Title: Rife – Twenty-One Stories from Britain’s Youth

Author: Nikesh Shukla (ed.)

Pages: 304 Pages

Publisher: Unbound

The Blurb

Young people in this country are facing a chasm of doubt and instability. Mental health problems are widespread, university fees are rising, job opportunities are drying up, and the prospect of ever owning a home is increasingly out of reach. But this generation is noticeably absent from the opinion columns, comment pieces and news reports of the mainstream media.

From the creative minds behind Rife magazine comes this anthology of twenty passionate voices, all under the age of twenty-four, writing across a spectrum of topics that matter to them. It holds a mirror up to the experience of young people in the UK today, with essays on money, mental health, sex, gender, inequality, education, crime and the future.

Bracing, honest and set against what can often seem an apocalyptic backdrop, these stories are nevertheless full of ideas and solidarity to draw on through these uncertain times.

The Review

Rife is a collection of stories about the problems that Britain’s Youth face today. These stories and essays cover mental health, sexual abuse, financial problems among many more. The collection highlights the struggles and shows you how the knock on effect from the previous generation are so impactful today.

I won’t lie, I struggled with this collection. This is for two reasons. The first being that I tried to read it in one gulp and Rife isn’t really the kind of book you can do that in. It needs to act as a palate cleanser. Maybe a commute read. Secondly, I felt that it was a little bit southern-centric. There were a few stories telling how northerners struggle but the majority featured writers living in the south and without trying to create division there is a divide between the north/south experience. However, Rife is a gritty, engaging read and the essays in it shouldn’t be dismissed.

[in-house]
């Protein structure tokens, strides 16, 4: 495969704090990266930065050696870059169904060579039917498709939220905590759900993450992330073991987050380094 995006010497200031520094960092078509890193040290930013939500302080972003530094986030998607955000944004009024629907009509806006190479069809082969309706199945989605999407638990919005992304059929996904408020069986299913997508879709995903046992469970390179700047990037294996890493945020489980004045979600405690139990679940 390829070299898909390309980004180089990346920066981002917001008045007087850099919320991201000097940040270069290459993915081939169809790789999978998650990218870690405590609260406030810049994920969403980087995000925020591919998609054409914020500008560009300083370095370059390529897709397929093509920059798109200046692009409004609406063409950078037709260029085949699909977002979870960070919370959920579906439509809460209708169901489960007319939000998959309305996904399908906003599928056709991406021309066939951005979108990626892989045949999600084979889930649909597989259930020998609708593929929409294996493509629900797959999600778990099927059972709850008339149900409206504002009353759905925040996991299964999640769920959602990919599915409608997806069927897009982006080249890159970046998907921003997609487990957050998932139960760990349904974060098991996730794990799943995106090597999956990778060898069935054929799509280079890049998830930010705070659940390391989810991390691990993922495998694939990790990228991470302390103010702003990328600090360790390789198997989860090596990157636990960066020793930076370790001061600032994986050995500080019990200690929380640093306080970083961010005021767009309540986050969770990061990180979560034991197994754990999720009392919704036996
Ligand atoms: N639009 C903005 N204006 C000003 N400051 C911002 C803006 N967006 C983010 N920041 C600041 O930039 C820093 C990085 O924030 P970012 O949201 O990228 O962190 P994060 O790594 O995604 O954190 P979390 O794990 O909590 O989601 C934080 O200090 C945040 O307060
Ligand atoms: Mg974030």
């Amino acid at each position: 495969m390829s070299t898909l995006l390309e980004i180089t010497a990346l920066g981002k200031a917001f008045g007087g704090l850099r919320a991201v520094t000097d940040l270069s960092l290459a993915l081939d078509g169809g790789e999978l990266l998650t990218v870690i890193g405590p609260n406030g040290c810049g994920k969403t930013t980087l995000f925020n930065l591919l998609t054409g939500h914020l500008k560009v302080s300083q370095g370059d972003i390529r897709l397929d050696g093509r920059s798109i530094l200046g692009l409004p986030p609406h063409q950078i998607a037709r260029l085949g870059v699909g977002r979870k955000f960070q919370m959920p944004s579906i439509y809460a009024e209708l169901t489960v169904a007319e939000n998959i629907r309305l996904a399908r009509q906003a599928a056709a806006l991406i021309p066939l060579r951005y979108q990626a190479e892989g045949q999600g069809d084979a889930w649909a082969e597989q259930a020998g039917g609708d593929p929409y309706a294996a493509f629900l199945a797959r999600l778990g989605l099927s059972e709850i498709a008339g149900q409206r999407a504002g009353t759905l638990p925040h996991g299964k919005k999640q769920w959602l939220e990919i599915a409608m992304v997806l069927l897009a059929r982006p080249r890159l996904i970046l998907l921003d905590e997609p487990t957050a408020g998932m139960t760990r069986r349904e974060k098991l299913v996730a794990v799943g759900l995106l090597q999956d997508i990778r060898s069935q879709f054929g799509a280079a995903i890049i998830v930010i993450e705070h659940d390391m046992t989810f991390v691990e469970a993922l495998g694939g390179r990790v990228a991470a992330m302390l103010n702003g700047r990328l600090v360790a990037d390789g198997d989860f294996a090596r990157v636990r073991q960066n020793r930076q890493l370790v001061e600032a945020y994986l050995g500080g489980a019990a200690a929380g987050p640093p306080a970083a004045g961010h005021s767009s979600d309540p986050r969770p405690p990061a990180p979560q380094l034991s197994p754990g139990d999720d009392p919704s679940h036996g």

Rife – Twenty-One Stories from Britain’s Youth by Nikesh Shukla is available now.

For more information regarding Nikesh Shukla (@nikeshshukla) please visit his Twitter page.

For more information regarding Unbound (@unbounders) please visit www.unbound.com.

Title: Out of Love

Author: Hazel Hayes

Pages: 384 Pages

Publisher: Unbound

The Blurb

A novel for anyone who has loved and lost, and lived to tell the tale.

As a young woman packs up her ex-boyfriend’s belongings and prepares to see him one last time, she wonders where it all went wrong, and whether it was ever right to begin with. Burdened with a broken heart, she asks herself the age-old question . . . is love really worth it?